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Sponsored Feature: Designing the Framework of a Parallel Game Engine
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Sponsored Feature: Designing the Framework of a Parallel Game Engine

February 25, 2009 Article Start Previous Page 5 of 6 Next


The object component, also called a system object, is an object within the scene and is typically associated with what is visible to the user on-screen.

The universal object uses the system object as an extension of its functionality, described in "Universal Scene and Objects", to allow the properties this object provides to be exposed via the universal object. For example, a universal object could extend geometry, graphics, and physics to create a beam of wood on-screen. The geometry system would hold the position, orientation, and scale information of the object. The graphics system would display the beam on-screen using the given mesh, and the physics system would apply rigid body collision to the beam so that it would correctly interact with other objects and with gravity.

In certain situations a system object may be interested in the changes of a different universal object, or one of the universal object's extensions. In this case a link can be established so that the system object can observe the other object.


The task component, referred to as a system task, operates on the scene. When the task receives a command to update from the task manager, the task performs the system's functionality on the objects within the scene.

The task can also choose to subdivide its execution into subtasks and schedule the subtasks with the task manager for even more threaded execution. Doing this allows the engine to scale more readily to a configuration with multiple processors. This technique is known as data decomposition.

During the task's update of the scene, any modifications done to its objects are posted to the state manager.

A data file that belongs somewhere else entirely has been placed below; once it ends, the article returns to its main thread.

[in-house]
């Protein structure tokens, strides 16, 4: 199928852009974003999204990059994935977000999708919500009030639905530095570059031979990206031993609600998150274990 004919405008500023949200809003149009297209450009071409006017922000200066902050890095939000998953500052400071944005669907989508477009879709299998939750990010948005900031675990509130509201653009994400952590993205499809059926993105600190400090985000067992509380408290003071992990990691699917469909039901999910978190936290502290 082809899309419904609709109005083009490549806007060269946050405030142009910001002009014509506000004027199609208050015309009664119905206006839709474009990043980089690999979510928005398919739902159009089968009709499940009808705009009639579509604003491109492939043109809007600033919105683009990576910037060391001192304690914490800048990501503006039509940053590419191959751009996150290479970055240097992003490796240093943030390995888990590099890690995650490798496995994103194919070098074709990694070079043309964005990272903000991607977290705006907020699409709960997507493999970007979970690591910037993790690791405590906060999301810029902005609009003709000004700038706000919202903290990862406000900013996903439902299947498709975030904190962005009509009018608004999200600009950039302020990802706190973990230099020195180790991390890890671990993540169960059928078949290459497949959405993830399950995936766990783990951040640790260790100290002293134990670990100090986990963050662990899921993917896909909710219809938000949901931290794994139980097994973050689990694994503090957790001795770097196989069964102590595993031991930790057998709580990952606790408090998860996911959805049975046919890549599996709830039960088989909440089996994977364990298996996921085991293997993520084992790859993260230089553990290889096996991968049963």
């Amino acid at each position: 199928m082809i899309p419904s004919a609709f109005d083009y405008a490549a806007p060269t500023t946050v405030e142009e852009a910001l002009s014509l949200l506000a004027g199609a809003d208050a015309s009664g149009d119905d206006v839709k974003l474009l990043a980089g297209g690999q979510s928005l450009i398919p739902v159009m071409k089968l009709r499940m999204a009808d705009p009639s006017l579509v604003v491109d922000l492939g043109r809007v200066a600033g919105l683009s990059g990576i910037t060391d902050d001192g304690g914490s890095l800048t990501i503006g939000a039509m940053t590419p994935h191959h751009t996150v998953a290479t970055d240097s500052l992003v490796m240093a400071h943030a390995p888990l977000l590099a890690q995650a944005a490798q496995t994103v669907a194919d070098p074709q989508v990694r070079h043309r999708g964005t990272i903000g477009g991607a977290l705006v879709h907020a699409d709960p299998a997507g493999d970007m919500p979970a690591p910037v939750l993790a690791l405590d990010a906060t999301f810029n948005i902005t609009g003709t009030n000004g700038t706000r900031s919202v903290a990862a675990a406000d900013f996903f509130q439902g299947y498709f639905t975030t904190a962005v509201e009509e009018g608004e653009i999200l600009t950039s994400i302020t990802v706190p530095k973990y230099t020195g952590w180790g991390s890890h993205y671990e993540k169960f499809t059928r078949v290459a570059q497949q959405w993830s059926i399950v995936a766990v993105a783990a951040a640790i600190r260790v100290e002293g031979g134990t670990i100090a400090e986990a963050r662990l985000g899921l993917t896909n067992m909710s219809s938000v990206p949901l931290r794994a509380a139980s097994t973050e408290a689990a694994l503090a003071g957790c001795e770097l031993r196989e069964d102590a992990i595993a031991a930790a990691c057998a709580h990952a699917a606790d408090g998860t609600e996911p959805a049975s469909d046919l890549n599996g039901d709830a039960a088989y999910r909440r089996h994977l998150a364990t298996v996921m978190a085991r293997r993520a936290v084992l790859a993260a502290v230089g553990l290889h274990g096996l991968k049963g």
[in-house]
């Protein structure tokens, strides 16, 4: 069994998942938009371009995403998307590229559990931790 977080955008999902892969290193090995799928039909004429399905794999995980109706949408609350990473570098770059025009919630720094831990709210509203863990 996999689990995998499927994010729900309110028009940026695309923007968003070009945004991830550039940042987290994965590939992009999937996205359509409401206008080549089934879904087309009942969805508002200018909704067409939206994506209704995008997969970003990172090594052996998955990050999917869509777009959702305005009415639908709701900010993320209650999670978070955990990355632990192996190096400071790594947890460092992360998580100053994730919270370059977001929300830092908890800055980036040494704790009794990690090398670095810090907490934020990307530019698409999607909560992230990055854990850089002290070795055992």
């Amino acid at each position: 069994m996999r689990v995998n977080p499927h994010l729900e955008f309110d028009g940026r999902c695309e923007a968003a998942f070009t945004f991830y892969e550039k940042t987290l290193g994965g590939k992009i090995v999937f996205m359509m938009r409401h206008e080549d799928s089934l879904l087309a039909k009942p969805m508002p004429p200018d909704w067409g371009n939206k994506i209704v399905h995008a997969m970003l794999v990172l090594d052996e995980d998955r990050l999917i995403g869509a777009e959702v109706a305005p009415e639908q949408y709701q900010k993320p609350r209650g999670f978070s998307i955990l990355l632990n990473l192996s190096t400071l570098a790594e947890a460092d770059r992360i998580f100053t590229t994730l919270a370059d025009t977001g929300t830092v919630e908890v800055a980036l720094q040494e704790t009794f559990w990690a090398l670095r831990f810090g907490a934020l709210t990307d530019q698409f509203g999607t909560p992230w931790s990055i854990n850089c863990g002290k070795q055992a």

Tying It All Together

The engine execution can be broken up into several stages: initialization, scene loading, and game loop.


Engine execution begins by initializing the managers and the framework.

1. The framework calls the scene loader to load in the scene.

2. The loader determines what systems the scene is using, and then calls the platform manager to load those modules.

3. The platform manager loads the modules, passes in the manager interfaces, and then calls into them to create a new system.

4. The system module returns a pointer to the instantiated system that implements the system interface.

5. The system module registers any services it provides with the service manager.

Figure 10. The engine manager and system initializations. 


Control returns to the loader, which loads the scene.

1. The loader creates a universal scene and calls each system interface to instantiate system scenes, extending the functionality of the universal scene.

2. The universal scene checks each system scene for any shared data changes they could make and for shared data changes they want to receive.

3. The universal scene then registers the matching system scenes with the state manager so they will be notified of the changes.

4. The loader creates a universal object for each object in the scene and determines which systems will be extending the universal object. The universal object follows a similar system object registration pattern with the state manager, as occurs for the universal scene.

5. The loader instantiates system objects via the system scene interfaces it previously received and extends the universal objects with the system objects.

6. The scheduler then queries the system scene interfaces for their primary tasks because the scheduler is responsible for issuing the primary tasks to the task manager during execution.